What we do as an alternative is our camp, which I described earlier - that we do a Brigadoon Village. We do that at March break. We try different models; we oftentimes will take a program and do it for two weeks in a province or a community. Conductive education, again, we offer in Montreal. Every year we do a two-week camp. So we have some service provided. Sustainability, it’s donor dollars. The Rock for Dimes event I referred to earlier underwrites conductive education. That particular program’s board of directors has identified that they support the program and they subsidize the program. So that particular program is subsidized by donor dollars at a rate of 75 per cent. Parents pay a fee. It is an expensive program. It’s kind of like putting your kids through competitive hockey or something like that. We do have to offer a fee, because we can’t afford to run the program based solely on our donor dollars.

 

MADAM CHAIRMAN: Ms. Peterson-Rafuse.

 

MS. PETERSON-RAFUSE: I have several questions, but I first have to start with when you mentioned the Leisure Buddy program. I’m dating myself, too, because I worked with Halifax County; those were John Markesino days.

 

The first question I have is more on coordination and a holistic approach throughout the province. One of the issues - and you’ve referred to it with respect to so many different organizations, not just in urban Nova Scotia but throughout the province, from one end to the other - many of these organizations were created through parents or volunteer community members who saw a need in their community, and then they would grow, because the needs were growing. As you know, some of those organizations were able to get financial support through government departments, such as Community Services. Others weren’t as successful and might have sought funding elsewhere.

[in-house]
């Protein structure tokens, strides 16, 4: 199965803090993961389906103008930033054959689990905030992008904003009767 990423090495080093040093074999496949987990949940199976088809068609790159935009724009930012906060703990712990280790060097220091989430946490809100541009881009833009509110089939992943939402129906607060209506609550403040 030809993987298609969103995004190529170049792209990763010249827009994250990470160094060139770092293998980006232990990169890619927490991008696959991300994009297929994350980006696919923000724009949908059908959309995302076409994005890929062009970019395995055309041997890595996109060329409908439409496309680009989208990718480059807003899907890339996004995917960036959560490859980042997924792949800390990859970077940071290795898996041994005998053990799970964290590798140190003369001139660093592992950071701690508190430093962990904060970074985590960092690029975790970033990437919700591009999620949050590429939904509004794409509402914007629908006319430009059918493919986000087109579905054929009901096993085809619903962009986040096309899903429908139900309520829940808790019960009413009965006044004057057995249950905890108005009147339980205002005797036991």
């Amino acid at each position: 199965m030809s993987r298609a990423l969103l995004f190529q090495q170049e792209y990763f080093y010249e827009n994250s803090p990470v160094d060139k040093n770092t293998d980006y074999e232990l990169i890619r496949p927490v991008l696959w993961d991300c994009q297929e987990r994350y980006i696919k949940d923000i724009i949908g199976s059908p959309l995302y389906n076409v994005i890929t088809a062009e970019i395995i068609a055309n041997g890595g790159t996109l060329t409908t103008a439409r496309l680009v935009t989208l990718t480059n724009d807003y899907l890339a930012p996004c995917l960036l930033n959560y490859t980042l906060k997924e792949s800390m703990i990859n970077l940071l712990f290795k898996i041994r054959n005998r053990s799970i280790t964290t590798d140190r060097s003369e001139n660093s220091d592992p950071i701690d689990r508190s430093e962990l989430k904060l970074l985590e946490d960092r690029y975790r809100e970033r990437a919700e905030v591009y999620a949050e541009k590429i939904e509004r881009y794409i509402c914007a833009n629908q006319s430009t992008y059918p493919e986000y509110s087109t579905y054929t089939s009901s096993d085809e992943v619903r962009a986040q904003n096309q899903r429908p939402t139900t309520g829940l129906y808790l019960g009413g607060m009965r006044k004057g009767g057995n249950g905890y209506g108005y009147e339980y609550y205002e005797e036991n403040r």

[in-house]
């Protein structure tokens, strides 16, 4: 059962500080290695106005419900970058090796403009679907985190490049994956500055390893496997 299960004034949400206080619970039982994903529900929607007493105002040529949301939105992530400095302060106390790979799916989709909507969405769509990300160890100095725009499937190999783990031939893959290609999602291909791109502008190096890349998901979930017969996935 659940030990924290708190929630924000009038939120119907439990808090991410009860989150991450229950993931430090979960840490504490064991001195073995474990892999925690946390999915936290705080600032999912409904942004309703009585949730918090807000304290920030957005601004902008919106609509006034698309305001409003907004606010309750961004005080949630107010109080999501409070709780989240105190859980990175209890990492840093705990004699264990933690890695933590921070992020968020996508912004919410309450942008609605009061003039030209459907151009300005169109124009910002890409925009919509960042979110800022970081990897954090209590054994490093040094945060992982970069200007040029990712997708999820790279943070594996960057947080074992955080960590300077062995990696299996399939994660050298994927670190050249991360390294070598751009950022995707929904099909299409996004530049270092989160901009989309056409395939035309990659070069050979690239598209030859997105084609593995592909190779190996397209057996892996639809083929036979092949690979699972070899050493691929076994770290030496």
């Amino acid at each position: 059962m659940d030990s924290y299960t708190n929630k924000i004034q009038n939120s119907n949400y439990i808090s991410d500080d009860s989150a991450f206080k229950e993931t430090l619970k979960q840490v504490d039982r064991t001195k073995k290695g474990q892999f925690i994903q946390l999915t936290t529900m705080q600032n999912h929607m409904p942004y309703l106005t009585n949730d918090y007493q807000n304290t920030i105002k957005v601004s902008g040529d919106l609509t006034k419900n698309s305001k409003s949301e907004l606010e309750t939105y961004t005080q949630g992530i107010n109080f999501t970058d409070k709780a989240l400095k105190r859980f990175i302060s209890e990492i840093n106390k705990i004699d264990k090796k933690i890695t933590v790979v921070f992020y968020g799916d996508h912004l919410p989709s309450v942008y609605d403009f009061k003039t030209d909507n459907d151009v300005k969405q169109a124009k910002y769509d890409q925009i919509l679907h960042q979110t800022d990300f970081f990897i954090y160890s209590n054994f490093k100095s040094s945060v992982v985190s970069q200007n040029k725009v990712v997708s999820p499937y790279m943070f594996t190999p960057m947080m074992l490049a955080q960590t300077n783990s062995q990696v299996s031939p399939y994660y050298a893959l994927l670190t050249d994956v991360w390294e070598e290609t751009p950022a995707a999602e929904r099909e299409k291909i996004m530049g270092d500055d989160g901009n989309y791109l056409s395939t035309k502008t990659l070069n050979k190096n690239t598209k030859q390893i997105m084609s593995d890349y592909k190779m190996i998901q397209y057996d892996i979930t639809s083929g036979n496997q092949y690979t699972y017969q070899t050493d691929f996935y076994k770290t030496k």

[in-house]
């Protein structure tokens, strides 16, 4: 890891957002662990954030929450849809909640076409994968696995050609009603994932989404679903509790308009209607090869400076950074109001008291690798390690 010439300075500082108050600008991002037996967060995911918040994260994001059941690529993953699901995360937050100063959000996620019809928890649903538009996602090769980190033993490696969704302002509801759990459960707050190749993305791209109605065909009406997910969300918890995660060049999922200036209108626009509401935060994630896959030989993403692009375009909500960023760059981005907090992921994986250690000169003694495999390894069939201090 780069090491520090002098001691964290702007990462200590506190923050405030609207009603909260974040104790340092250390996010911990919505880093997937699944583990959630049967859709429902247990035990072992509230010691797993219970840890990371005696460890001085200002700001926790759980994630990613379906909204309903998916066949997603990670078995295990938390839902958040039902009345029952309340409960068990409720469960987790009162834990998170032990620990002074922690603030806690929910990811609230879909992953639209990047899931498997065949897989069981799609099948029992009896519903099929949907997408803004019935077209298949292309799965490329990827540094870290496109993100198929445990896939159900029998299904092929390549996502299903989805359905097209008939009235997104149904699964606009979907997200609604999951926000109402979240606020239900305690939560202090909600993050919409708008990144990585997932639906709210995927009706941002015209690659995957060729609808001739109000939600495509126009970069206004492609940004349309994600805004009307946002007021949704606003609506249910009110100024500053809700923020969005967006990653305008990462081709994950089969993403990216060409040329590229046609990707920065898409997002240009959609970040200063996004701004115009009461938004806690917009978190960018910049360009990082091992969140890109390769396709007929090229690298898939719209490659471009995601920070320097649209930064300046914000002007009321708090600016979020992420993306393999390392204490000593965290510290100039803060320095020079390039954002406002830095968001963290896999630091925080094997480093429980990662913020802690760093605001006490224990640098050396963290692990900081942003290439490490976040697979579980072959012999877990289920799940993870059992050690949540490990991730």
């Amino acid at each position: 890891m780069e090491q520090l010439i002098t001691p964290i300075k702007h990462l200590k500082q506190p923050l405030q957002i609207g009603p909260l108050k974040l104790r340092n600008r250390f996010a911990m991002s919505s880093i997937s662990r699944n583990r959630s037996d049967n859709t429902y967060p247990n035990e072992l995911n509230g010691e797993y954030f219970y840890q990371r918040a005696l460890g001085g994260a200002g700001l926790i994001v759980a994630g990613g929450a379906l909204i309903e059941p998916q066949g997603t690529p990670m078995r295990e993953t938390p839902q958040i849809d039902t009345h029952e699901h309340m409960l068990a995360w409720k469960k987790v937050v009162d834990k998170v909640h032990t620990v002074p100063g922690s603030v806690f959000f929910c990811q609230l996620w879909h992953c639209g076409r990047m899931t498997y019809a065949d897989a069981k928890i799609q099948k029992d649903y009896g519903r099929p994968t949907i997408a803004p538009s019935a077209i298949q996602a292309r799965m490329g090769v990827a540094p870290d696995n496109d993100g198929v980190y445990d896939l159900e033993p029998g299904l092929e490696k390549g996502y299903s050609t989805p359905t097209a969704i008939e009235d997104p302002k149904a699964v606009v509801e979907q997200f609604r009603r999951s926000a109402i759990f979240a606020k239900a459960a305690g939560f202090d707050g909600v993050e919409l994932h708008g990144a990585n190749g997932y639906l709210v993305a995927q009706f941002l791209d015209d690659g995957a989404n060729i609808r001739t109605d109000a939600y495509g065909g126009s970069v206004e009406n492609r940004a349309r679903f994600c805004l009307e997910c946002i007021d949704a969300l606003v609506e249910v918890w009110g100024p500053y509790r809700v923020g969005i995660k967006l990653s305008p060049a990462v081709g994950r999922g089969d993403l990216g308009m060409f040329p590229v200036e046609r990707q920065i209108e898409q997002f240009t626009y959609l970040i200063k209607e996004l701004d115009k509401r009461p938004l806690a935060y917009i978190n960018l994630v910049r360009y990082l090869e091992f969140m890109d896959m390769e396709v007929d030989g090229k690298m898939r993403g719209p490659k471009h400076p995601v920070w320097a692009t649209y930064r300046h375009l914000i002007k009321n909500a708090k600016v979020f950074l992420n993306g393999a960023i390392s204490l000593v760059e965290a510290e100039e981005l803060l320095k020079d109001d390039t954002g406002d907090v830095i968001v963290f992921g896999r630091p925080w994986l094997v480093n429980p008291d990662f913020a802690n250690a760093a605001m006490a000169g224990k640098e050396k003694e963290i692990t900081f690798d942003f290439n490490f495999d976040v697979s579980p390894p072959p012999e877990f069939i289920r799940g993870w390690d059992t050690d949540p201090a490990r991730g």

One of the issues seems to be that there can be an overlapping of services, yet at the same time there could be a uniqueness to that organization. The biggest challenge is because it is somebody’s project that was developed from the very beginning that there is an ownership and a difficulty to sort of give up part of that. I’m going to ask you the golden question of how to go forward with that.

 

I realize what happens is that then you’re competing for those dollars that there’s not a lot of. I’m just wondering, from your perspective, what steps would you say that an organization like yourself can play in trying to take a leadership role, as you talked about the Easter Seals - that kind of conversation - and what role can government play?

 

From my perspective with government, like all Parties here today, it’s to encourage that kind of coordination with more than one department because it cannot just sit with Community Services - it overlaps into Health and Wellness, it overlaps into Education and Early Childhood Development, and so forth.

 

How do we get over that, going around and around? We’ve had these discussions before, so how do we get on a path forward to make a difference - any suggestions by either of you?